The opinion of the court was delivered by: LOUIS H. POLLAK
The motion to be addressed is plaintiff Howard Herrmann's motion for preliminary approval of a proposed class settlement of Herrmann's pending suit against defendant Meridian Mortgage Corporation.
The pending suit is a proposed class action brought by Herrmann, a Pennsylvania resident, against Meridian, a company which deals in home mortgages and has a place of business in Pennsylvania. Meridian is both an originating lender and a servicer of home mortgages assigned to it by other lending institutions. According to the amended complaint, Herrmann has a home mortgage with Meridian, pursuant to which Meridian maintains an escrow account funded by Herrmann from which Meridian pays out sums periodically due for insurance and property taxes and the like. What gives rise to this law suit is Herrmann's claim that Meridian routinely requires Herrmann (and other mortgagors similarly situated) to maintain an escrow account balance which exceeds (a) the amount contemplated by the governing mortgage contract and, more importantly, (b) the amount permitted by section 10 of the federal Real Estate Settlement Procedures Act ("RESPA"), 12 U.S.C. § 2609(a). RESPA is a statute enacted in 1974 (and thereafter occasionally amended, most recently in 1990), which was intended "to effect certain changes in the settlement process for residential real estate," including "a reduction in the amounts home buyers are required to place in escrow accounts established to insure the payment of real estate taxes and insurance." 12 U.S.C. § 2601(b). The somewhat delphic text of section 10 of RESPA is set forth in a footnote.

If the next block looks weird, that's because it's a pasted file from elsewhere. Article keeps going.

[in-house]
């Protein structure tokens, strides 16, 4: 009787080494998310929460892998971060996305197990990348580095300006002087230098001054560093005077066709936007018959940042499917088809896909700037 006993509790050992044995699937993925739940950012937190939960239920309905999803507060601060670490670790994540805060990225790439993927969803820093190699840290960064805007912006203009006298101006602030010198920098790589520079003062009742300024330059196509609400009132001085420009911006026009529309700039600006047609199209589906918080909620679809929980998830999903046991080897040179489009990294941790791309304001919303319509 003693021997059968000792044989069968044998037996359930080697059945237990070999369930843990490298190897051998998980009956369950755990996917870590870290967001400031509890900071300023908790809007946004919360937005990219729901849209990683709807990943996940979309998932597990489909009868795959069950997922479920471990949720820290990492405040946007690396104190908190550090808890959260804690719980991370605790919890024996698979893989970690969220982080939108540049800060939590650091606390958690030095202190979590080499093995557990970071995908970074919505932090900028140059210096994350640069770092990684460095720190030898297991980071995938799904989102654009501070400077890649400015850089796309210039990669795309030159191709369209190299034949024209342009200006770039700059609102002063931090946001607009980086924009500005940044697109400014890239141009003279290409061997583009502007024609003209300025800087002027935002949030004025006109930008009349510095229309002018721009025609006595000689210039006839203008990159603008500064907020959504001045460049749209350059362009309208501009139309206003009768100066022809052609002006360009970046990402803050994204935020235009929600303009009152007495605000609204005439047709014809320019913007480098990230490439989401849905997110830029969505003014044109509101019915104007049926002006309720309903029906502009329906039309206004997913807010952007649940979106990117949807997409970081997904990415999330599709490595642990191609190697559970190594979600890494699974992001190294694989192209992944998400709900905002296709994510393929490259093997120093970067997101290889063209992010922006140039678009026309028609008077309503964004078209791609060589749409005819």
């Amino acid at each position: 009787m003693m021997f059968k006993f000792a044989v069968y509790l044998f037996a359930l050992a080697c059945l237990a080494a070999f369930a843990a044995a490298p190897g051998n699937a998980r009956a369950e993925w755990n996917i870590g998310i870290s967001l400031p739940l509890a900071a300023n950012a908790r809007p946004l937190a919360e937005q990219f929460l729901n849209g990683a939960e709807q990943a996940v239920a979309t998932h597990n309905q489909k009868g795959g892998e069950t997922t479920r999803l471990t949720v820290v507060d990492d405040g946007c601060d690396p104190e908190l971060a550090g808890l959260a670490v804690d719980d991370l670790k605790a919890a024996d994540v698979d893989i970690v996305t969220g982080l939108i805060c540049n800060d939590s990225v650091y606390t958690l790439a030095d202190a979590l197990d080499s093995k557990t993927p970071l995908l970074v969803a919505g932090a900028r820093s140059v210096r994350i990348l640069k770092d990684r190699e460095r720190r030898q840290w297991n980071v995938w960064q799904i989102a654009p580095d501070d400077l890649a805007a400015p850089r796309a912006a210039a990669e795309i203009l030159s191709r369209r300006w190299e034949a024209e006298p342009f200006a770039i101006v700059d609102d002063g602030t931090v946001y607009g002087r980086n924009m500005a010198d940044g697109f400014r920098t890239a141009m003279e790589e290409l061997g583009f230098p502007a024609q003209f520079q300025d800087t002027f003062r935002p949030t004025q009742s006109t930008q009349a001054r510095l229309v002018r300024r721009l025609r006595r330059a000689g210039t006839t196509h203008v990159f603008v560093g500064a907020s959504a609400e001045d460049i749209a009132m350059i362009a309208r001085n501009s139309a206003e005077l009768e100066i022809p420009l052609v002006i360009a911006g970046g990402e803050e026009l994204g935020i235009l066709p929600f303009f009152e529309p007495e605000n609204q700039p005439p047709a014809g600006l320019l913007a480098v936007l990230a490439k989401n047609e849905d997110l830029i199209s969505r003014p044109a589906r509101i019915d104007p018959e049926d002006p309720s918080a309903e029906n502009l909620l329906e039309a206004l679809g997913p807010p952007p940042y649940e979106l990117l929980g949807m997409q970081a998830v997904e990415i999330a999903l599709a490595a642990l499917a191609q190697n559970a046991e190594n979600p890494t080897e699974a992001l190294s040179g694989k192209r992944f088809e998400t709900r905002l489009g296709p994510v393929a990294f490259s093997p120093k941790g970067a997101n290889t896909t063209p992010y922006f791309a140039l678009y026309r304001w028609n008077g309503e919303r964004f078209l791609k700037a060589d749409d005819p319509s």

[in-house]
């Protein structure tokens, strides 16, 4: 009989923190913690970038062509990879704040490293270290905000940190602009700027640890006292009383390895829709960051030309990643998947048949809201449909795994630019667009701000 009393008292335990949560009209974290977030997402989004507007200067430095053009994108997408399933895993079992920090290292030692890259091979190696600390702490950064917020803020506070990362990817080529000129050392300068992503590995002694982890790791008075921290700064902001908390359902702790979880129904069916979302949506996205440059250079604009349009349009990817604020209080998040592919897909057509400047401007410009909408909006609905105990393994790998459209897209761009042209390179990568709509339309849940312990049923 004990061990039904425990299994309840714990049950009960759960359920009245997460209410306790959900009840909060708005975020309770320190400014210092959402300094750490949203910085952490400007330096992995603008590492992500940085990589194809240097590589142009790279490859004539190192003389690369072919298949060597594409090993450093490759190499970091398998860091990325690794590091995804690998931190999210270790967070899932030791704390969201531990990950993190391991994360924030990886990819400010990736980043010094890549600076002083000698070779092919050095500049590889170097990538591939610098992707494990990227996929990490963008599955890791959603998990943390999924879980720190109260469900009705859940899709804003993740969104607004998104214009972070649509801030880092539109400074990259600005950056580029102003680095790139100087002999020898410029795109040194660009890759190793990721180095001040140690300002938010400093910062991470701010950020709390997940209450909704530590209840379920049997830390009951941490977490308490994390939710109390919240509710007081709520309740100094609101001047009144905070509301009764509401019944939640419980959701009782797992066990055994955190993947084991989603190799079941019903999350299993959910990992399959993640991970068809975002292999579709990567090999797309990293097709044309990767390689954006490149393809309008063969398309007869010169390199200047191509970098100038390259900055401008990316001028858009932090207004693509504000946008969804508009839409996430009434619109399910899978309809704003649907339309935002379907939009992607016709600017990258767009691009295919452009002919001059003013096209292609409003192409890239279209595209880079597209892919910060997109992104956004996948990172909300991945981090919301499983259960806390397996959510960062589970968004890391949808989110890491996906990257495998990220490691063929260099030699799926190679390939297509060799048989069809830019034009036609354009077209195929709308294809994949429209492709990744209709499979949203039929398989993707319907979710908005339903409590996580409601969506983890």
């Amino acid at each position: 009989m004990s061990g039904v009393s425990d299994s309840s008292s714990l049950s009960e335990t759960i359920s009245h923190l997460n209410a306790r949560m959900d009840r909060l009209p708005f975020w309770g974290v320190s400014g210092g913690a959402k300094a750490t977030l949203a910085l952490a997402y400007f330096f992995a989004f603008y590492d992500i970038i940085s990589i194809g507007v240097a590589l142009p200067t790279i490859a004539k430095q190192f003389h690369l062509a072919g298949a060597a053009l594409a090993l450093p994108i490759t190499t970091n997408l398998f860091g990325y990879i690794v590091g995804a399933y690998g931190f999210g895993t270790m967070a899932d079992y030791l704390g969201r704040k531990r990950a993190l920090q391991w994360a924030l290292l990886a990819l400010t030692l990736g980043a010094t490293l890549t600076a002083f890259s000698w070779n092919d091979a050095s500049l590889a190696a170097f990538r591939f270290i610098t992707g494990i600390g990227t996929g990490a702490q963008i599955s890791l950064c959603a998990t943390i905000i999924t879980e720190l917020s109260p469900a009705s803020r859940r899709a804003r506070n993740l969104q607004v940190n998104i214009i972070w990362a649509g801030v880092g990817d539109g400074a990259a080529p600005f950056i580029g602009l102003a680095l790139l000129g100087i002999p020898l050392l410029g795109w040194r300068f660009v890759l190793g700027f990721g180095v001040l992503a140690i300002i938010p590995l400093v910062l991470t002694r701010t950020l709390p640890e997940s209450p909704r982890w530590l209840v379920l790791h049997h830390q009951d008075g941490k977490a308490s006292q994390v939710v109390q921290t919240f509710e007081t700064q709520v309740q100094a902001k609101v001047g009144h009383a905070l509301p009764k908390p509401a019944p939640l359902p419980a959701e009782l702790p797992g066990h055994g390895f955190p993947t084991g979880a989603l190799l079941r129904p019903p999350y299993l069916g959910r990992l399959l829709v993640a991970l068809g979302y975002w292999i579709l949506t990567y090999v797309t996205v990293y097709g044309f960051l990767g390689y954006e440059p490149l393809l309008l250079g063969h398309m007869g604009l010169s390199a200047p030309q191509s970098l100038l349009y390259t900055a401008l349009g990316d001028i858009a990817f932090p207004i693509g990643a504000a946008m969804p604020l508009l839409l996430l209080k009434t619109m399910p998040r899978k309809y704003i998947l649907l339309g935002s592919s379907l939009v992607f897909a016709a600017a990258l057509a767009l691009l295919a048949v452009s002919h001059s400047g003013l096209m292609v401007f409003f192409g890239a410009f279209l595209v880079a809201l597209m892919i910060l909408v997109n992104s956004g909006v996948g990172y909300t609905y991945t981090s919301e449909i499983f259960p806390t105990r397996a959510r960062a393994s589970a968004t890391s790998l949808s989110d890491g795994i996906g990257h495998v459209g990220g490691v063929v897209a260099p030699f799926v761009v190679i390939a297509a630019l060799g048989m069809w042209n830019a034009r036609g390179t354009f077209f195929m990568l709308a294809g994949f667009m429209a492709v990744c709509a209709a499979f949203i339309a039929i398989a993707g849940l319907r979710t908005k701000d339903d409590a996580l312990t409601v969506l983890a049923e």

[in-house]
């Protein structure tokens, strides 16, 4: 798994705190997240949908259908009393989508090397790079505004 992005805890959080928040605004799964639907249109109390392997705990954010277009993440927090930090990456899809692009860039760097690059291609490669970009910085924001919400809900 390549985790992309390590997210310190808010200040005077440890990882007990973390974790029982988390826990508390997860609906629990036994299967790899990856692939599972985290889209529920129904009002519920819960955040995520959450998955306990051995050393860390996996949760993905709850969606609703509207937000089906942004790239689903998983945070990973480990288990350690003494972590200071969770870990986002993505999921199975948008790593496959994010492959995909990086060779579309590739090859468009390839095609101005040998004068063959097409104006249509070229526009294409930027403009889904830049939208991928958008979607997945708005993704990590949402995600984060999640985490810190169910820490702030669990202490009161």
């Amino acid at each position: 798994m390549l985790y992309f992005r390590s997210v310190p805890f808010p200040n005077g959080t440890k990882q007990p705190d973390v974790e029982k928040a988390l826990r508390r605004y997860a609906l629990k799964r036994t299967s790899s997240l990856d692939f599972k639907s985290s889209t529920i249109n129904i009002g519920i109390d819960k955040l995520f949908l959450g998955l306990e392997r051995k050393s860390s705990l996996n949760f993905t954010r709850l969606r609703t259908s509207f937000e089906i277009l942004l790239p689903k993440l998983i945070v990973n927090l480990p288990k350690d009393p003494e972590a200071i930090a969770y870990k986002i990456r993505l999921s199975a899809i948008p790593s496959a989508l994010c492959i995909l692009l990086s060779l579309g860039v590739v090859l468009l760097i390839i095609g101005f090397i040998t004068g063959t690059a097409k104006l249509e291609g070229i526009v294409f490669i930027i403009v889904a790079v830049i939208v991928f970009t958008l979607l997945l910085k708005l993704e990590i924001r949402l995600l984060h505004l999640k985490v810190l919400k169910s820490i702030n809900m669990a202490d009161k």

As Herrmann has rendered section 10 into English in his amended complaint, the statutory provision "prohibits lenders and mortgage servicers from requiring homeowners to maintain at all times in escrow accounts an amount which exceeds 1/6 of the total yearly amounts necessary to pay taxes and insurance premiums due on the property. . . ." Amended Complaint in Class Action P 1.
Herrmann's amended complaint, which speaks both for present and past Meridian mortgagors, is somewhat parsimonious with respect to jurisdictional allegations -- there are none -- but it does set forth five causes of action. The first cause of action is the one of chief substantive importance, alleging that Meridian, through its escrow account balance requirements, "repeatedly violates § 10 of RESPA." The first cause of action also appears to be the one of chief procedural importance since -- albeit without any mention of Title 28 -- it appears intended to invoke this court's federal question jurisdiction. The second cause of action alleges that the escrow account balance requirements breach Herrmann's mortgage contract with Meridian. The third cause of action alleges that Meridian "deliberately and/or negligently misrepresented to Plaintiff and the other members of the Plaintiff Class that it is managing and servicing its mortgage escrow accounts in accordance with RESPA, in accordance with the requirements of its contract with Plaintiff, and in all other respects in a lawful manner, and requiring homeowners to maintain only those escrow balances required or permitted by law." The fourth cause of action alleges that "by unlawfully keeping and maintaining excessive balances in such mortgage accounts," Meridian has breached what is alleged to be the fiduciary duty Meridian, as "escrowing agent and trustee," owes to Herrmann. The fifth cause of action alleges that the "acts and omissions of Meridian as above described constitute unfair or deceptive acts or practices" contravening Pennsylvania's Unfair Trade Practices and Consumer Protection Law, 73 P.S. § 201 et seq.2